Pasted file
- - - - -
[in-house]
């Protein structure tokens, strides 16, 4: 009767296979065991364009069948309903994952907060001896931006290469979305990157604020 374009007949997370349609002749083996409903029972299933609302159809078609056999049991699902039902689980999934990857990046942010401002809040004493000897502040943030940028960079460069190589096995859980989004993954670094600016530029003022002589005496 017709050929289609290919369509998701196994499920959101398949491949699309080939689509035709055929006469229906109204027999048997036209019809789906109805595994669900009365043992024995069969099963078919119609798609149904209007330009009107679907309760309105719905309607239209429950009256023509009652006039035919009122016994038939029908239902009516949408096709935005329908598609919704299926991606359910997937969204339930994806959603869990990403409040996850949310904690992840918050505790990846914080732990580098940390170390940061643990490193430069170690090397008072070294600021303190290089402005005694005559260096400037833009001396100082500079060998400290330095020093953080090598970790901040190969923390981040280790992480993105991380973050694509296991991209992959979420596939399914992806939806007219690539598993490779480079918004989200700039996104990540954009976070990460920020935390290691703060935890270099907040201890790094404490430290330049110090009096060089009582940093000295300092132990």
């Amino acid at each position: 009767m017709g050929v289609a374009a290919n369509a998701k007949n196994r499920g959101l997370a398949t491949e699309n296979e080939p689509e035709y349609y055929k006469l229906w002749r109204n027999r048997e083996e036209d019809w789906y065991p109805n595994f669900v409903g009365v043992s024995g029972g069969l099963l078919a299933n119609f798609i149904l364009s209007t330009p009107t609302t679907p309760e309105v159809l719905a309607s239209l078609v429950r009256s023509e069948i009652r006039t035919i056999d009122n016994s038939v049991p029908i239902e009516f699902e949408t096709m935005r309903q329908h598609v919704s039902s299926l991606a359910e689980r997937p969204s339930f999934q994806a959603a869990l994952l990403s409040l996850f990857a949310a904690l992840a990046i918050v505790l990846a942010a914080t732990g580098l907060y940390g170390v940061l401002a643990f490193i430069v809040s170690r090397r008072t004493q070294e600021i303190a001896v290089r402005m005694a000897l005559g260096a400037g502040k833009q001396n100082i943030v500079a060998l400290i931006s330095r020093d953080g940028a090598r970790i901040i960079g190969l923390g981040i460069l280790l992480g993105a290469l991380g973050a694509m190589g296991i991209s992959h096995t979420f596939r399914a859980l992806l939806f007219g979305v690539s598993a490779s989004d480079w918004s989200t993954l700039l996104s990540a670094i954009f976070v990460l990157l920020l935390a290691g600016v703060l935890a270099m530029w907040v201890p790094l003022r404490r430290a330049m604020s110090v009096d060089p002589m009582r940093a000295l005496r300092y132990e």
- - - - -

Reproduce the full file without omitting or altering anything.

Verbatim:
[in-house]
């Protein structure tokens, strides 16, 4: 009767296979065991364009069948309903994952907060001896931006290469979305990157604020 374009007949997370349609002749083996409903029972299933609302159809078609056999049991699902039902689980999934990857990046942010401002809040004493000897502040943030940028960079460069190589096995859980989004993954670094600016530029003022002589005496 017709050929289609290919369509998701196994499920959101398949491949699309080939689509035709055929006469229906109204027999048997036209019809789906109805595994669900009365043992024995069969099963078919119609798609149904209007330009009107679907309760309105719905309607239209429950009256023509009652006039035919009122016994038939029908239902009516949408096709935005329908598609919704299926991606359910997937969204339930994806959603869990990403409040996850949310904690992840918050505790990846914080732990580098940390170390940061643990490193430069170690090397008072070294600021303190290089402005005694005559260096400037833009001396100082500079060998400290330095020093953080090598970790901040190969923390981040280790992480993105991380973050694509296991991209992959979420596939399914992806939806007219690539598993490779480079918004989200700039996104990540954009976070990460920020935390290691703060935890270099907040201890790094404490430290330049110090009096060089009582940093000295300092132990």
């Amino acid at each position: 009767m017709g050929v289609a374009a290919n369509a998701k007949n196994r499920g959101l997370a398949t491949e699309n296979e080939p689509e035709y349609y055929k006469l229906w002749r109204n027999r048997e083996e036209d019809w789906y065991p109805n595994f669900v409903g009365v043992s024995g029972g069969l099963l078919a299933n119609f798609i149904l364009s209007t330009p009107t609302t679907p309760e309105v159809l719905a309607s239209l078609v429950r009256s023509e069948i009652r006039t035919i056999d009122n016994s038939v049991p029908i239902e009516f699902e949408t096709m935005r309903q329908h598609v919704s039902s299926l991606a359910e689980r997937p969204s339930f999934q994806a959603a869990l994952l990403s409040l996850f990857a949310a904690l992840a990046i918050v505790l990846a942010a914080t732990g580098l907060y940390g170390v940061l401002a643990f490193i430069v809040s170690r090397r008072t004493q070294e600021i303190a001896v290089r402005m005694a000897l005559g260096a400037g502040k833009q001396n100082i943030v500079a060998l400290i931006s330095r020093d953080g940028a090598r970790i901040i960079g190969l923390g981040i460069l280790l992480g993105a290469l991380g973050a694509m190589g296991i991209s992959h096995t979420f596939r399914a859980l992806l939806f007219g979305v690539s598993a490779s989004d480079w918004s989200t993954l700039l996104s990540a670094i954009f976070v990460l990157l920020l935390a290691g600016v703060l935890a270099m530029w907040v201890p790094l003022r404490r430290a330049m604020s110090v009096d060089p002589m009582r940093a000295l005496r300092y132990e």